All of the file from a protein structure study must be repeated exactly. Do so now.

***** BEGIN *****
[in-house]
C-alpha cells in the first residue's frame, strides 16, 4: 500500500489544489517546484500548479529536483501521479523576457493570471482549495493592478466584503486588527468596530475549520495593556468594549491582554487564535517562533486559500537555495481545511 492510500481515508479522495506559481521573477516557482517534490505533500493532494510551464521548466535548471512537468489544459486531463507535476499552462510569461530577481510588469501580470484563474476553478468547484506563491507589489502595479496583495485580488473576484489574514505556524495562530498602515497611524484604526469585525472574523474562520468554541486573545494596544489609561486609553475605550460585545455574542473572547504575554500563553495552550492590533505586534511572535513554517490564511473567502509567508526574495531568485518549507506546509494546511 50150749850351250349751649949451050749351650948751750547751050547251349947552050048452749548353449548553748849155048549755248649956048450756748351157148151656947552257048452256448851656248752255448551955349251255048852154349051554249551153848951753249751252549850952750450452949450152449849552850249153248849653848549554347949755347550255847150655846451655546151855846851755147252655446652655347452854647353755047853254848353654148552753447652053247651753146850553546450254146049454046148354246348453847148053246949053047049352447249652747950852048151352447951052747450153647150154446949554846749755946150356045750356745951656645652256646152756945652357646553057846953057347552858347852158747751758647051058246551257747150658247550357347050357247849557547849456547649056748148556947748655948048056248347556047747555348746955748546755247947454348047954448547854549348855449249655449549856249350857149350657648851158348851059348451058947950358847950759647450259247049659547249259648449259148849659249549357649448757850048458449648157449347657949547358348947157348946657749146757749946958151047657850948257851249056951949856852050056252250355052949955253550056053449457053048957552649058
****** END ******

[in-house]
C-alpha cells in the first residue's frame, strides 16, 4: 500500500489544489517546484500548479529536483501521479523576457493570471482549495493592478466584503486588527468596530475549520495593556468594549491582554487564535517562533486559500537555495481545511 492510500481515508479522495506559481521573477516557482517534490505533500493532494510551464521548466535548471512537468489544459486531463507535476499552462510569461530577481510588469501580470484563474476553478468547484506563491507589489502595479496583495485580488473576484489574514505556524495562530498602515497611524484604526469585525472574523474562520468554541486573545494596544489609561486609553475605550460585545455574542473572547504575554500563553495552550492590533505586534511572535513554517490564511473567502509567508526574495531568485518549507506546509494546511 50150749850351250349751649949451050749351650948751750547751050547251349947552050048452749548353449548553748849155048549755248649956048450756748351157148151656947552257048452256448851656248752255448551955349251255048852154349051554249551153848951753249751252549850952750450452949450152449849552850249153248849653848549554347949755347550255847150655846451655546151855846851755147252655446652655347452854647353755047853254848353654148552753447652053247651753146850553546450254146049454046148354246348453847148053246949053047049352447249652747950852048151352447951052747450153647150154446949554846749755946150356045750356745951656645652256646152756945652357646553057846953057347552858347852158747751758647051058246551257747150658247550357347050357247849557547849456547649056748148556947748655948048056248347556047747555348746955748546755247947454348047954448547854549348855449249655449549856249350857149350657648851158348851059348451058947950358847950759647450259247049659547249259648449259148849659249549357649448757850048458449648157449347657949547358348947157348946657749146757749946958151047657850948257851249056951949856852050056252250355052949955253550056053449457053048957552649058